BAGHDAD - Two former U.N. officials Sunday
condemned a U.S.-British proposal to revamp 11-year-old U.N.
sanctions on Baghdad as a move which amounted to increased
punishment for the Iraqi people.
Denis Halliday and Hans von Sponeck, who have both headed
the U.N. humanitarian program or oil-for-food deal, told
reporters the proposed ``smart'' sanctions were designed to
extend an embargo imposed on Iraq for its 1990 invasion of
``They (smart sanctions) are intended to create an
open-ended opportunity to sustain an embargo,'' said Halliday,
who quit as head of the oil-for-food program in 1998 and has
since been a vocal critic of the sanctions.
Former top U.N. official Hans von Sponeck speaks during a news conference in Baghdad Sunday, June 17, 2001. Sponeck along with former U.N. officer Dennis Halliday called Sunday on an end to sanctions against Iraq, calling them "genocidal" and "a crime against humanity." Portrait of President Saddam Hussein is seen in the background. (AP Photo/Jassim Mohammed)
``We have very carefully studied the draft resolution. We
find it a provocation and an intensified punishment of a people
for a crime they have never committed,'' said von Sponeck, a
German career U.N. official. He resigned from the same post
last year, criticizing the sanctions' effects on ordinary
The U.N. Security Council is debating an Anglo-American
draft resolution that would ease sanctions on civilian imports
to Iraq and tighten the ban on military goods.
The council is working toward a self-imposed deadline of
July 3 to adopt the new resolution. Russia, Iraq's closest ally
in the Security Council, has signaled its objections.
The resolution also seeks to stop smuggling, worth about $1
billion a year, and have the monies paid to a separate account
rather than to Baghdad directly.
``If the Americans and the British were able to close down
(Iraq's) borders with Turkey, Syria and Jordan, that will deny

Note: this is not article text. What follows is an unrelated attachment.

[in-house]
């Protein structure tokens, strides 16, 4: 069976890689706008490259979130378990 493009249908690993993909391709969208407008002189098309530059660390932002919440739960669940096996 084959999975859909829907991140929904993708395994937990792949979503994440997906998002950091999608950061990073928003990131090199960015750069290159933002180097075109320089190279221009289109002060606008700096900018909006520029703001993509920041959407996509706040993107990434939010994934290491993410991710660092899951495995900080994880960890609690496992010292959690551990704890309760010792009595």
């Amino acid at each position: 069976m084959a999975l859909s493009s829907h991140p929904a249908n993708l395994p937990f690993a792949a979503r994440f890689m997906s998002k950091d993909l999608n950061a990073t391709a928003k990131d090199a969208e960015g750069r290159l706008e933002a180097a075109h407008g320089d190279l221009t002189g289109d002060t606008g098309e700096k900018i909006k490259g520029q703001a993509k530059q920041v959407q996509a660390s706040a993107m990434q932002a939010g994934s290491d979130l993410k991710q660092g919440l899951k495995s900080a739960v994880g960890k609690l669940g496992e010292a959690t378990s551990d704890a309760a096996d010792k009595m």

Iraq a source of hard currency outside the so-called oil-for-
food program. And it is that extra money which is being used to
begin the process of getting people back to work,'' Halliday
Iraq sells oil to neighboring Jordan, Syria and Turkey
outside the oil-for-food deal, providing funds directly to
Baghdad. Iraqi sales under the oil pact go to a U.N. escrow
account to pay for food, medicine and other humanitarian needs.
Baghdad fears the new proposals would solidify rather than
ease the sanctions. It cut off oil supplies on June 4 in
protest and threatened to stop selling oil to its neighbors if
they cooperated with the new plan.
In a letter to U.N. Secretary-General Kofi Annan on June
14, Jordan appealed to the Security Council to drop plans to
overhaul sanctions, saying its economy would be devastated if
trade was halted. Iraqi media said Syria had also voiced its
concern over the new resolution in a letter to Annan.
Turkey last week sent its foreign ministry under-secretary
to Baghdad, where he was told by Iraq's Deputy Prime Minister
Tareq Aziz that Ankara would suffer severe consequences if it
implemented the new resolution.
Halliday and von Sponeck accused Washington and London of
misleading public opinion by saying the new proposals would
ease the plight of the Iraqi people.
``We see headlines in the media in London saying 'sanctions
have been lifted on Iraq' but this, of course, is simply not
true,'' Halliday said.
Both former U.N. officials are touring countries lobbying
for an end to the sanctions.
``Only a full lifting of economic sanctions will let Iraqis
have a chance to live a normal life again,'' von Sponeck said.
Copyright © 2001 Reuters Limited